I have been a SKYPE user for the past 15+ years and now at 30++ years old they want me to learn this Teams software. While I was hesitant at first, I must say, it has been worth every minute spent transitioning to Microsoft Teams.
It is a very flexible and user-friendly communication package and has been a game changer in terms of creating a virtual office environment. The audio and video quality are so much better than I ever experienced with Skype. In addition, it allows you to set up groups/sub teams with a couple clicks of your mouse. To my surprise, my contact list inside CRM was automatically established in teams, which enables me to have quick access to my contact’s phone numbers and more.
The commands and functionality of the Teams environment is very intuitive and easy to follow. Managing a virtual meeting can be challenging at times, but with Teams you can manage participants during the meeting, which allows the leader to maintain control and increase the productivity of the meeting. Another feature of Teams is having the capability to share documents in real time with each other, while maintaining a record of what was shared. In Skype you would have to email the documents, leave the conversation and pull the attachment up, with no record of the document that was shared.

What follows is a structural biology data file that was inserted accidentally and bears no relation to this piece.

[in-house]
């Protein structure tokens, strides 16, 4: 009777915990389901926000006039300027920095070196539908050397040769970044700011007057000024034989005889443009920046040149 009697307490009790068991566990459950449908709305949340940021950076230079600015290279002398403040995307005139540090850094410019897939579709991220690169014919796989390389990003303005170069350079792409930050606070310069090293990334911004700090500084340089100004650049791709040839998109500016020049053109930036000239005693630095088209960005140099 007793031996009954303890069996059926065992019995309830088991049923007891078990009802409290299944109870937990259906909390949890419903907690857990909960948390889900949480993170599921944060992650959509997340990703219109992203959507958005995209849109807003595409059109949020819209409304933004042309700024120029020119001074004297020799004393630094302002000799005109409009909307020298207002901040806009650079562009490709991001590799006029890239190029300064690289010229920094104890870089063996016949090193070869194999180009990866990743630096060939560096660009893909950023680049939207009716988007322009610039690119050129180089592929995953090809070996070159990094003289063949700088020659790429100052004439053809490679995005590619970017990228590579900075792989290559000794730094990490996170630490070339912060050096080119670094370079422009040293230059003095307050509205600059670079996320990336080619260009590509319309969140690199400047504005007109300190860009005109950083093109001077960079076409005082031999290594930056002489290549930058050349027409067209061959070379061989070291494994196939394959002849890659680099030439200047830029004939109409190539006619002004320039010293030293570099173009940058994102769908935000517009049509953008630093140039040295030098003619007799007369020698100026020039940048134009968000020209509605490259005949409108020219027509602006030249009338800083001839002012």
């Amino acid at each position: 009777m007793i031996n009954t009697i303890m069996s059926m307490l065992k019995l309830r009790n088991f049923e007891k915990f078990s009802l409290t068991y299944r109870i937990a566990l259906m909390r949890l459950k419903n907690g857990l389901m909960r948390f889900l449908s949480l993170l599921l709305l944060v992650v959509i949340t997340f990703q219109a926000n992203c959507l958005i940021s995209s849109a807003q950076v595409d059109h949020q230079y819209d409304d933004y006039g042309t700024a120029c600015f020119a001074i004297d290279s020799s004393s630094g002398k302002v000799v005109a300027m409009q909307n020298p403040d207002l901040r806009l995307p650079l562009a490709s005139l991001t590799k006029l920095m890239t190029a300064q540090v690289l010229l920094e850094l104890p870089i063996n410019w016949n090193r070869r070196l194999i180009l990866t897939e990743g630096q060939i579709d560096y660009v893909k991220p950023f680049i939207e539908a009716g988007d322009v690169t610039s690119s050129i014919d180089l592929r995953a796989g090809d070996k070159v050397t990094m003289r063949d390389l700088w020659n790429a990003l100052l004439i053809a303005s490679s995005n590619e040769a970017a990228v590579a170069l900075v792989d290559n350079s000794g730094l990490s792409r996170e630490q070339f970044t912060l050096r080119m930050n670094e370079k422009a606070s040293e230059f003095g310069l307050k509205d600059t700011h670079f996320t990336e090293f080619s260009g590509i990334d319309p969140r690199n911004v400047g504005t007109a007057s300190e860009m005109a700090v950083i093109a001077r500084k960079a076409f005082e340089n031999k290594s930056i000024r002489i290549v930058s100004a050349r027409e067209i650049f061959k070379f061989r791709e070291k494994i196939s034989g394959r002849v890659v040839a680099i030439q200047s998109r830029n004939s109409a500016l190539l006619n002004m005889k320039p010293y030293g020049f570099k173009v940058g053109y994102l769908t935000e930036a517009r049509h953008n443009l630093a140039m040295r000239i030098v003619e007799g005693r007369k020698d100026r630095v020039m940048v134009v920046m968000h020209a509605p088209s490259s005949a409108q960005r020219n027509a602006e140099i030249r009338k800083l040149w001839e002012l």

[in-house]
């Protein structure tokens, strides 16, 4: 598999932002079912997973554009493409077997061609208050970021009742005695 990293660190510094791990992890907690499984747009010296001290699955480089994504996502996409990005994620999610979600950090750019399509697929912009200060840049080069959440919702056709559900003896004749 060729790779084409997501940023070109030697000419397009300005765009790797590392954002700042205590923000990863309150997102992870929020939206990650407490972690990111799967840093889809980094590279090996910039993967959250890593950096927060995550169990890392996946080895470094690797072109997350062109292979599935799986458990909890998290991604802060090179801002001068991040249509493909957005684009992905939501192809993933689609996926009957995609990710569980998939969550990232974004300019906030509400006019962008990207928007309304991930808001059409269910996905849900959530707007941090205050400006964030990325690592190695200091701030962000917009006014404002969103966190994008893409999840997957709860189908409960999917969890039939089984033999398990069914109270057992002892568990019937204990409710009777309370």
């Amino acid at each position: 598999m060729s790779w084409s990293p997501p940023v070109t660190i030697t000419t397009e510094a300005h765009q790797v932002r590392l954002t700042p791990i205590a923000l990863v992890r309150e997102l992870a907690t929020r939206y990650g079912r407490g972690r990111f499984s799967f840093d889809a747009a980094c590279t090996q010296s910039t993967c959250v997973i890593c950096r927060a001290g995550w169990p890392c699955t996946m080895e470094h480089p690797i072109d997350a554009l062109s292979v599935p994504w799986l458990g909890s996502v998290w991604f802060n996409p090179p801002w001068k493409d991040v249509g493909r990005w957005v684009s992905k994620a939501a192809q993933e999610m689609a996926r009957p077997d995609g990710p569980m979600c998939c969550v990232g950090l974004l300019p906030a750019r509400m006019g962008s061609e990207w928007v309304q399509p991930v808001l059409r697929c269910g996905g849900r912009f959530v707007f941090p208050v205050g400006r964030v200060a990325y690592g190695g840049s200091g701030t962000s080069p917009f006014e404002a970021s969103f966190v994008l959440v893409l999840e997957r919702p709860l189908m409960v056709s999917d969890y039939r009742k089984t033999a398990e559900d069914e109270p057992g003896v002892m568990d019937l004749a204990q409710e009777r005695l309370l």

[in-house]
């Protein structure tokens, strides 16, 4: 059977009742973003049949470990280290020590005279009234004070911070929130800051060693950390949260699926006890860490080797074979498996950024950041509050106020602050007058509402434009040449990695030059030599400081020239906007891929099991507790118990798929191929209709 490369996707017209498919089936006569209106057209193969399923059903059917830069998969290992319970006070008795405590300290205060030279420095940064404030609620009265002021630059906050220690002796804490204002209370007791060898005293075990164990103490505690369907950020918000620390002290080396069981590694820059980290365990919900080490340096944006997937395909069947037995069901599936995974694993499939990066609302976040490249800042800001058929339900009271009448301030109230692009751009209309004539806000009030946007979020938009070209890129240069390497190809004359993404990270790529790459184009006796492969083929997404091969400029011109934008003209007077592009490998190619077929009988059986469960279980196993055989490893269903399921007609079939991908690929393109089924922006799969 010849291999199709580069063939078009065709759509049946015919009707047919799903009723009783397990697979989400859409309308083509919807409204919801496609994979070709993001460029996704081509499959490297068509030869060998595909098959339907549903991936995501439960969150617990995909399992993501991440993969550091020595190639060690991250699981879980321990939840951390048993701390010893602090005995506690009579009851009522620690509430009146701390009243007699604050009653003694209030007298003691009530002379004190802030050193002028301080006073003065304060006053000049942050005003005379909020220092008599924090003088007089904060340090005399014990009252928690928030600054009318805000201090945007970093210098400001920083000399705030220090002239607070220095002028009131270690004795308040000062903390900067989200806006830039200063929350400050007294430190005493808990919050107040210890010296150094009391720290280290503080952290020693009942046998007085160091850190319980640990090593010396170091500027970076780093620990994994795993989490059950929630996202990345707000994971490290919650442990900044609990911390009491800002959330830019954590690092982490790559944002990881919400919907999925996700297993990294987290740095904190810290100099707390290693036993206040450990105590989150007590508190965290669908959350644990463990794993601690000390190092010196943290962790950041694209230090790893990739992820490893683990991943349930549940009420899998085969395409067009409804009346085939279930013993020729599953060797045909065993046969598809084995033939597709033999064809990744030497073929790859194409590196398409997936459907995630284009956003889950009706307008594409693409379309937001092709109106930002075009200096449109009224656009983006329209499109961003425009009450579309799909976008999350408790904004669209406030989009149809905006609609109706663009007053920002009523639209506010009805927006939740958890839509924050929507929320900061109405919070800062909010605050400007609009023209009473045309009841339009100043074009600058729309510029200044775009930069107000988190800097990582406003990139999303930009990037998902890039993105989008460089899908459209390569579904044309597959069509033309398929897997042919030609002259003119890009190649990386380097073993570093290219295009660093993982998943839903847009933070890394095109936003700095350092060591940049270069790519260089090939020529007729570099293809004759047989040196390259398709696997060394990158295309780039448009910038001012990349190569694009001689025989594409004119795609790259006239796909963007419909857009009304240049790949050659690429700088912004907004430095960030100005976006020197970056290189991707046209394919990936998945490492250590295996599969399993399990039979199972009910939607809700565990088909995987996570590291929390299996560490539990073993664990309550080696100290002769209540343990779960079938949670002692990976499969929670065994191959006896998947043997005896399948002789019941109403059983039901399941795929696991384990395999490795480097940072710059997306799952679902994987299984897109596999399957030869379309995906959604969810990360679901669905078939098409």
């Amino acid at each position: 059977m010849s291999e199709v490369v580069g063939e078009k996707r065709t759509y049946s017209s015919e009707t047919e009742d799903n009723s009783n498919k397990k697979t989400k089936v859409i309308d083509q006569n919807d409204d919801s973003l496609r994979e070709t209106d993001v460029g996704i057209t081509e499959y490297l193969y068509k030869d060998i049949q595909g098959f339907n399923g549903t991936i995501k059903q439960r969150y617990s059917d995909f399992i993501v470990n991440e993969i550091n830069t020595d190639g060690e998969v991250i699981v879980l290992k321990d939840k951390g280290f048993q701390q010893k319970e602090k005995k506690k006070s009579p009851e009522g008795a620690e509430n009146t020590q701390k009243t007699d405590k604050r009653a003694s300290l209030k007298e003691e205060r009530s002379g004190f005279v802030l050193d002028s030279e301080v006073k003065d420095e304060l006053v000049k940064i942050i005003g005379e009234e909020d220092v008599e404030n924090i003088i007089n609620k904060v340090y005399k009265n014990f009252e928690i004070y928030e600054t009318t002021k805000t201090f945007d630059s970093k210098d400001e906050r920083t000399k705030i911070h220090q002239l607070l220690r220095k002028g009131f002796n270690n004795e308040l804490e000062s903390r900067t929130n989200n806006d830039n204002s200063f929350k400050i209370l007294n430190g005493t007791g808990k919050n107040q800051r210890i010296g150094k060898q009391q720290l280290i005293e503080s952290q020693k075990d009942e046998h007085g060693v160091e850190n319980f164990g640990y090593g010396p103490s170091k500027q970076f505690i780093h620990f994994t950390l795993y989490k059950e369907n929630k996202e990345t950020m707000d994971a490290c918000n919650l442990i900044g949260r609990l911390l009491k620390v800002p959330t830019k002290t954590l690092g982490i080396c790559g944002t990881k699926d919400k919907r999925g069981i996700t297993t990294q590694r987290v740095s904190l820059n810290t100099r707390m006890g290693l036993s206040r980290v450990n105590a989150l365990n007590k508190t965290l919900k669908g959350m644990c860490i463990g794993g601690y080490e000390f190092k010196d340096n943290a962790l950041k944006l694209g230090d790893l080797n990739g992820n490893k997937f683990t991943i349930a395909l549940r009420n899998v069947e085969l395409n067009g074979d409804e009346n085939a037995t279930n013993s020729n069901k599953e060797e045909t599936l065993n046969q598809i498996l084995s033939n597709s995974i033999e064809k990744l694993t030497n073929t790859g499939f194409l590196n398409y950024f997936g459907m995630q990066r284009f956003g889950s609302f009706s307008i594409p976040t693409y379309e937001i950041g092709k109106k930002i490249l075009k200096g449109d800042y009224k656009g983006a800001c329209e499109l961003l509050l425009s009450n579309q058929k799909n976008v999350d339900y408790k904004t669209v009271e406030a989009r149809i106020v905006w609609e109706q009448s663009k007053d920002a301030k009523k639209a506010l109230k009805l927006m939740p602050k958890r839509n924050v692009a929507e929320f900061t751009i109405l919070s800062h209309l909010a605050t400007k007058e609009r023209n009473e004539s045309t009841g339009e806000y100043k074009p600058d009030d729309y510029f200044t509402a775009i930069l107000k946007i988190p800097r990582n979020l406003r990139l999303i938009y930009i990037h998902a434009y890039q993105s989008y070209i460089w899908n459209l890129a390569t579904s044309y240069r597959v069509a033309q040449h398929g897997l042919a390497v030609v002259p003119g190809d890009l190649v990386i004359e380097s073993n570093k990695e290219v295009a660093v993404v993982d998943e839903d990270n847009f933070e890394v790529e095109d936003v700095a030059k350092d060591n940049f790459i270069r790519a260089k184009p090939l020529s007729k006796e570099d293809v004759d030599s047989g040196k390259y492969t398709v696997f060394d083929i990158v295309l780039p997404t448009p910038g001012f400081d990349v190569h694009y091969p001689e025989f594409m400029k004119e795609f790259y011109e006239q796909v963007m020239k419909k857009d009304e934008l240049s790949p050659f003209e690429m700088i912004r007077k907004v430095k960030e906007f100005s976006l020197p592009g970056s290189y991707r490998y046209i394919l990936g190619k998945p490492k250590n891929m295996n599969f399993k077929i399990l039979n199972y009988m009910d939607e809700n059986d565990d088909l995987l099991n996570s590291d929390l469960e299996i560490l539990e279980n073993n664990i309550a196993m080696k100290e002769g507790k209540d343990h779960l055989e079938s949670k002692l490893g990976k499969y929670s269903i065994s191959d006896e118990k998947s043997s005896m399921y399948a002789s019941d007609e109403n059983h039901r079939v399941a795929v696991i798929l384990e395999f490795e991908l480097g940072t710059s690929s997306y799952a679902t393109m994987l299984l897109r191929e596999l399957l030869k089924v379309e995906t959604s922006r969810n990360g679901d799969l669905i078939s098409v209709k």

Just when I was sold on Teams, there was more. Teams also comes with a mobile app, which enables you to have the same capability on your phone as you do on your computer. This means that while you are on the road you can have chats with your colleagues, check for missed calls and attend meetings just as if you were in the office on your computer. This is a huge time-saver on evenings and weekends when you need to stay on top of communications and respond in a timely manner.
I guess it is obvious that I have drank the Kool-Aid regarding Microsoft Teams, and that I am a huge fan. I believe it also proves that you can teach an old dog new tricks. If you have not looked at all the features of Microsoft Teams, I encourage you to do so and welcome the transition for its significant functionality.